Jimmy Lai

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Jimmy Lai
黎智英
Jimmy Lai (cropped).jpg
Lai at U.S. Capitol in 2019
Born
Lai Chee-ying

(1947-12-08) 8 December 1947 (age 73)
NationalityRepublic of China
United Kingdom
OccupationEntrepreneur
activist
TitleFounder and chairman, Next Digital (as of 29 December, 2020); Founder of Giordano International
Websitenextmedia.com
Jimmy Lai
Chinese黎智英

Lai Chee-Ying (Chinese: 黎智英, born 8 December 1947), also known as Jimmy Lai, is a Hong Kong entrepreneur and activist. He founded Giordano, an Asian clothing retailer, Next Digital (formerly Next Media), a Hong Kong-listed media company, and the popular newspaper Apple Daily. He is one of the main contributors to the pro-democracy camp, especially to the Democratic Party. Although he is known as a Hong Kong political figure, he has been a UK national since 1996.[2] Lai is also an art collector.[3]

A prominent critic of the Chinese Communist Party, Lai was arrested on 10 August 2020 by the Hong Kong police on charges of violating the territory's new national security law,[4][5][6] an action which prompted widespread criticism.[7][8][9]After that, Lai was allowed bail on 12 August, but on 3 December, Lai was accused of fraudulent charges and no longer allowed to bail. The court decided to jail Lai until April 2021. This is the first time Lai has been detained. Lai regarded the prison life as "the pinnacle of his own life".[10]

In December 2020, Lai was awarded the "Freedom of Press Award" by Reporters Without Borders (RSF) for his role in founding Apple Daily, a news outlet under Lai's pro-democracy leadership that "still dares to openly criticise the Chinese regime and which widely covered last year's pro-democracy protests."[11][12][13]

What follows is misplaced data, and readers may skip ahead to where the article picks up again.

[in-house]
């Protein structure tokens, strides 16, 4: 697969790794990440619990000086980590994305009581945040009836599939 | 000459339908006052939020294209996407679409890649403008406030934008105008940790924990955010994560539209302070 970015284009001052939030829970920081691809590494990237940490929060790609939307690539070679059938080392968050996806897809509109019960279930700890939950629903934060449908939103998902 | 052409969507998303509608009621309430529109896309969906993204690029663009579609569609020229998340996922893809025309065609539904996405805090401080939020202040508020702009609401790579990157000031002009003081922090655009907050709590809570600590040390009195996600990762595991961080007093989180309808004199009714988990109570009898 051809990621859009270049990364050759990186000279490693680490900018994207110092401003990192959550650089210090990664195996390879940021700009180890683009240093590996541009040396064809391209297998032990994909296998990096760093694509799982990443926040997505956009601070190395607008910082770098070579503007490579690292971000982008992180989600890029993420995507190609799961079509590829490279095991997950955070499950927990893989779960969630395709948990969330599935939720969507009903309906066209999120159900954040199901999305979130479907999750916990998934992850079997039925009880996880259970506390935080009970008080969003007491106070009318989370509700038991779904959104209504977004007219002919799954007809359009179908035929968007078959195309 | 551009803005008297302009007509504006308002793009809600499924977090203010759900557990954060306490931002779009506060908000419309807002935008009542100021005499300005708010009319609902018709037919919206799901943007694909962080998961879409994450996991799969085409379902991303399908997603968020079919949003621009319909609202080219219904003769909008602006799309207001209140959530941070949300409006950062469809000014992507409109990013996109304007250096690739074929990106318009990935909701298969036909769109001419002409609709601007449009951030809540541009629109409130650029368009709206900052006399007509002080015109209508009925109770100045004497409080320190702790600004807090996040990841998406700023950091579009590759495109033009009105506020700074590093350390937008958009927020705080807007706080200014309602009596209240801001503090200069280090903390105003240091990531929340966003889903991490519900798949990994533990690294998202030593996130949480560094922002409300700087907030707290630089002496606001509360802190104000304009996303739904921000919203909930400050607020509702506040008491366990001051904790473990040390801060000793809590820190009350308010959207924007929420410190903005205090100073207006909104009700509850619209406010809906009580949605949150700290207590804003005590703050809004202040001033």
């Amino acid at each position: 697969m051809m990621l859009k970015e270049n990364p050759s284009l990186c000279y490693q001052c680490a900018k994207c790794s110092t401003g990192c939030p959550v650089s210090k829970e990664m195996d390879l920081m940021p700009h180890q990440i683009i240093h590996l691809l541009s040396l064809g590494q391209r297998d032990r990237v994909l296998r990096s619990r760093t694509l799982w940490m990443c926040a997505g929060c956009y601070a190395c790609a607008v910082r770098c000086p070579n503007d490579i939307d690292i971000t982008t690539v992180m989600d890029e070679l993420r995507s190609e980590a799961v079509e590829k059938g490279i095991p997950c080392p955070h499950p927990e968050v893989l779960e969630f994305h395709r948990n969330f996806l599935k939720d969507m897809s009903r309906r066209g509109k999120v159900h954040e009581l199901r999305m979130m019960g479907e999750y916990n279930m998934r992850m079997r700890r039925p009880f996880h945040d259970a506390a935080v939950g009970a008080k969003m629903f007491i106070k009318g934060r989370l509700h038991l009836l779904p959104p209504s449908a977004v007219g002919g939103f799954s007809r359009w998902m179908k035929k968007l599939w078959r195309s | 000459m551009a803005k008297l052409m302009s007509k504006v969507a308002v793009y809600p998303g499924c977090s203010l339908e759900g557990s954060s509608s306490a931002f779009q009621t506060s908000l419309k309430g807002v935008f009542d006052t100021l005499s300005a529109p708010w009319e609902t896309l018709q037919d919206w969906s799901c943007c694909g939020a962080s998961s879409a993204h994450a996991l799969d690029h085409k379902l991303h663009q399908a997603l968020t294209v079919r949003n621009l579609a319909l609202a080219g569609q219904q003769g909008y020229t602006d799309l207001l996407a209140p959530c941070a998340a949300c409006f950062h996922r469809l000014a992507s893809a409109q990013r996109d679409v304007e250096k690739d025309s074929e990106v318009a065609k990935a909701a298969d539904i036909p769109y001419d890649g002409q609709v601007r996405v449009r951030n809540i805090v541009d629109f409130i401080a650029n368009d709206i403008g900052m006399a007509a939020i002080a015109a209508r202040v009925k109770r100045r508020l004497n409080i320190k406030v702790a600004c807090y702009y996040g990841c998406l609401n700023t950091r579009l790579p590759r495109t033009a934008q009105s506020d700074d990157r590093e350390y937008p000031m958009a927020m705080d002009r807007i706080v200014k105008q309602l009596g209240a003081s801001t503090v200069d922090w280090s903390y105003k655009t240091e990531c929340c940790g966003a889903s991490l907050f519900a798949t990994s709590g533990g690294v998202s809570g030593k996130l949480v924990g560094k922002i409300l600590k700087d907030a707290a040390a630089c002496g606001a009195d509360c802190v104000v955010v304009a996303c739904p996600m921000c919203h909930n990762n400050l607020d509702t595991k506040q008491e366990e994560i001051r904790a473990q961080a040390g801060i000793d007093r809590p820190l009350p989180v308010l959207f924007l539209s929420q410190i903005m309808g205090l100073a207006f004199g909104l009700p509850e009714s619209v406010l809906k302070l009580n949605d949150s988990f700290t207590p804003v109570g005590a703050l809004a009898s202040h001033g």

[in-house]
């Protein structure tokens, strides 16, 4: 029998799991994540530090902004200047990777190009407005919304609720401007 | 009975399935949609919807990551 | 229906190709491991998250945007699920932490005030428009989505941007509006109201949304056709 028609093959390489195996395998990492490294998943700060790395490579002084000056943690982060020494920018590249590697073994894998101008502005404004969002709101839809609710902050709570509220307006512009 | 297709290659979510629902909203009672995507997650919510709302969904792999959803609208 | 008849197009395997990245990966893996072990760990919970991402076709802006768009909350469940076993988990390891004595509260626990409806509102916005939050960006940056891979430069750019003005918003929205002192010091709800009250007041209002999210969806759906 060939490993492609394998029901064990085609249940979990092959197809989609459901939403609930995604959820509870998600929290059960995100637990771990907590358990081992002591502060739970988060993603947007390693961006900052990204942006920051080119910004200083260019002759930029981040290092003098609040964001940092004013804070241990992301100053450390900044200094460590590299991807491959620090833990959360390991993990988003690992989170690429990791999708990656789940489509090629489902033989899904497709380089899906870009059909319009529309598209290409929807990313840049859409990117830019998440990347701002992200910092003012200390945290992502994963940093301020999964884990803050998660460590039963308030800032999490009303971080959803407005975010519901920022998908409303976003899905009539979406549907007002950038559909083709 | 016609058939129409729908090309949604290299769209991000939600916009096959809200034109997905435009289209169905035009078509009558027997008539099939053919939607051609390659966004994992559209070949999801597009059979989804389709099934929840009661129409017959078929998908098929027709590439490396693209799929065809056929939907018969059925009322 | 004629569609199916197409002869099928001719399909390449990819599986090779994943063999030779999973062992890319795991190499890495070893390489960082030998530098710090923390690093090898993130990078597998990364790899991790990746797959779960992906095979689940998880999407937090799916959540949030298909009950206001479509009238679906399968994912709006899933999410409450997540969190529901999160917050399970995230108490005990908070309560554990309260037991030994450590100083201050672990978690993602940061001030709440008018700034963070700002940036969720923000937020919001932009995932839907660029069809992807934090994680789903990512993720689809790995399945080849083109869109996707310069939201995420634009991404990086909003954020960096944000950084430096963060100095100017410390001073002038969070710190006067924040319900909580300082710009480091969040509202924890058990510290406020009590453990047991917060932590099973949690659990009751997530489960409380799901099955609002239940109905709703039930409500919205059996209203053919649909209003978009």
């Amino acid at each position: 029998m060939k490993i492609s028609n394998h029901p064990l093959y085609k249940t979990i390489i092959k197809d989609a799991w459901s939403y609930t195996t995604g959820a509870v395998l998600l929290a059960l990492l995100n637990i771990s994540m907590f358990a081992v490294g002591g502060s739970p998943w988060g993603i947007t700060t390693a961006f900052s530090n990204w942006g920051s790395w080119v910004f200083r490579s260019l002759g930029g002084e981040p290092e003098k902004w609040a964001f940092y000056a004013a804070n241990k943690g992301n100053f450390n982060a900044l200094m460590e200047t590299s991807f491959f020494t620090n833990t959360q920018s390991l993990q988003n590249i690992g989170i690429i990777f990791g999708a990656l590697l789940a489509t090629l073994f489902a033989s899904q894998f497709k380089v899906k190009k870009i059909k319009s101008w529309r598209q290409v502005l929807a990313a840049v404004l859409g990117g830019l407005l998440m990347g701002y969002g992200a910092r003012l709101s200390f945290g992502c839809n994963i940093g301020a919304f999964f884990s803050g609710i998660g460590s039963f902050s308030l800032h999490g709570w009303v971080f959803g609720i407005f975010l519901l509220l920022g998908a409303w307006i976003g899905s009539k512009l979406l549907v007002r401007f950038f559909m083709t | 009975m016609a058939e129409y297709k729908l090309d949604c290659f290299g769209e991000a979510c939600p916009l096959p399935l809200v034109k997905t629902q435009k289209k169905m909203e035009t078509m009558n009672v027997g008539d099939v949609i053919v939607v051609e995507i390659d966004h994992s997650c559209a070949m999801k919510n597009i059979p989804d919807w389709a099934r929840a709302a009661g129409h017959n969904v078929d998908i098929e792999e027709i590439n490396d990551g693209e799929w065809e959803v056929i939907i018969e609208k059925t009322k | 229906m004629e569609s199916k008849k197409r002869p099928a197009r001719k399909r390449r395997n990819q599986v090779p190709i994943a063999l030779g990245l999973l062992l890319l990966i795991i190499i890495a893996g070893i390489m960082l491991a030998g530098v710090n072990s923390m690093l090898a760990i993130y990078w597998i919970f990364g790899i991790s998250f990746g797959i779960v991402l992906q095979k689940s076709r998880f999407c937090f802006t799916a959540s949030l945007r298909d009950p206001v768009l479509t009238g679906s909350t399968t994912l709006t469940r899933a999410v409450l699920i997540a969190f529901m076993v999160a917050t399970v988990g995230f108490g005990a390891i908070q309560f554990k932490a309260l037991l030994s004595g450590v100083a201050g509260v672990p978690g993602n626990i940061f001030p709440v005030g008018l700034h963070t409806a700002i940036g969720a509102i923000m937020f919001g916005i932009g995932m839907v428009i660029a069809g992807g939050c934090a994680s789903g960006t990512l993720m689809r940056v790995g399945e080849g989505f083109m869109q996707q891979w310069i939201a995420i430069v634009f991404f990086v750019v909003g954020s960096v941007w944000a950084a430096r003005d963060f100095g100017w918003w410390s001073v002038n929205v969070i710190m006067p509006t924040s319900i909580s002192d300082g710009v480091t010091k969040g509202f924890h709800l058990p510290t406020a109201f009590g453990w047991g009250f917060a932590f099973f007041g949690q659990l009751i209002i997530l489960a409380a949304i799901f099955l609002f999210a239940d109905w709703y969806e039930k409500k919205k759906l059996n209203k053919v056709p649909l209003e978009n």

On 29 December, Lai resigned from his roles with Next Digital as director and chairman of the board.[14][15]

In April 2021 he was sentenced for an additional 14 months for "organizing illegal protests".[16]

Early life[edit]

Lai was born in Guangzhou, China on 8 December 1947. At the age of 12, he entered Hong Kong as a stowaway on a boat.[17] Upon his arrival, Lai began work as a child labourer in a garment factory for a wage of the equivalent of US$8 per month.[18] Lai is a practising Catholic.[19]

Founding of Giordano[edit]

Lai's factory work saw him rise to the position of factory manager.[20] In 1975, Lai used his year-end bonus on Hong Kong stocks to raise cash and bought a bankrupt garment factory, Comitex, where he began producing sweaters. Customers included J.C. Penney, Montgomery Ward, and other U.S. retailers.[21]

By rewarding sellers with financial incentives in Hong Kong, he built the chain into an Asia-wide retailer. Giordano was said to have more than 8,000 employees in 2,400 shops in 30 countries.[22]

Lai has kept Comitex active as a shell company since he left the garment industry for media and politics in the 1990s. After his arrest under National Security Law in August 2020, Lai tried to sell his asset in Hong Kong, including the entire floor of Tai Ping Industrial Centre. The current owner of the property is Comitex Knitters Ltd.[citation needed] Comitex, along with other private companies controlled by Lai, was reported to be the financial tools for his political activities and donations.[23]

Publications[edit]

Lai pioneered a reader-centric philosophy with paparazzi journalism in Hong Kong based on publications such as USA Today and The Sun.[24] His best-selling Next Magazine and Apple Daily newspaper featured a mix of racy tabloid material and news items oriented to the mass market with plenty of colour and graphics that attracts a wide range of readers, some of whom are also critics of Lai and his ideology.[25]